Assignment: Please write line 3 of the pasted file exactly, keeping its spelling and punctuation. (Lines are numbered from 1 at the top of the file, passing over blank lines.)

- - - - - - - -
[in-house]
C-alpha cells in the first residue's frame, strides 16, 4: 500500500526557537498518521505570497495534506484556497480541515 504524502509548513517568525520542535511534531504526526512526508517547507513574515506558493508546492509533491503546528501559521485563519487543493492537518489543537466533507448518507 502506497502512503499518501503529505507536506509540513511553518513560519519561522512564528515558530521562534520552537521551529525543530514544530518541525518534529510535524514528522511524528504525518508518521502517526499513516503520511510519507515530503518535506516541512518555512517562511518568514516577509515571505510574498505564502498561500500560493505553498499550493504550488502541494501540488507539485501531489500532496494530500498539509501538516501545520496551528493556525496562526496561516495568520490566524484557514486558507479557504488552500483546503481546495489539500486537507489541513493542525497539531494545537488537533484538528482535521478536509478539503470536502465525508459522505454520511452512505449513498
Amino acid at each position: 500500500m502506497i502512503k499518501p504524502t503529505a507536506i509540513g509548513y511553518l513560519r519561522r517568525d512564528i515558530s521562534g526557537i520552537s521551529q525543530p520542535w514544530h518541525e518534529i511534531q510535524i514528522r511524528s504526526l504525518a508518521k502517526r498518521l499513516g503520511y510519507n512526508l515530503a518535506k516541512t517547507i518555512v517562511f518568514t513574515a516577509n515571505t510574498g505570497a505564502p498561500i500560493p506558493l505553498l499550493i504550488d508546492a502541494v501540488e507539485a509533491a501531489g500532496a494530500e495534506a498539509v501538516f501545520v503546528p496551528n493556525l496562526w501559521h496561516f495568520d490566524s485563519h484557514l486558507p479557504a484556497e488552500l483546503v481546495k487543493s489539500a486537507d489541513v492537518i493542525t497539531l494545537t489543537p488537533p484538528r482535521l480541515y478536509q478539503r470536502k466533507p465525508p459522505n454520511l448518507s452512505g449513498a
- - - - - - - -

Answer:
Amino acid at each position: 500500500m502506497i502512503k499518501p504524502t503529505a507536506i509540513g509548513y511553518l513560519r519561522r517568525d512564528i515558530s521562534g526557537i520552537s521551529q525543530p520542535w514544530h518541525e518534529i511534531q510535524i514528522r511524528s504526526l504525518a508518521k502517526r498518521l499513516g503520511y510519507n512526508l515530503a518535506k516541512t517547507i518555512v517562511f518568514t513574515a516577509n515571505t510574498g505570497a505564502p498561500i500560493p506558493l505553498l499550493i504550488d508546492a502541494v501540488e507539485a509533491a501531489g500532496a494530500e495534506a498539509v501538516f501545520v503546528p496551528n493556525l496562526w501559521h496561516f495568520d490566524s485563519h484557514l486558507p479557504a484556497e488552500l483546503v481546495k487543493s489539500a486537507d489541513v492537518i493542525t497539531l494545537t489543537p488537533p484538528r482535521l480541515y478536509q478539503r470536502k466533507p465525508p459522505n454520511l448518507s452512505g449513498a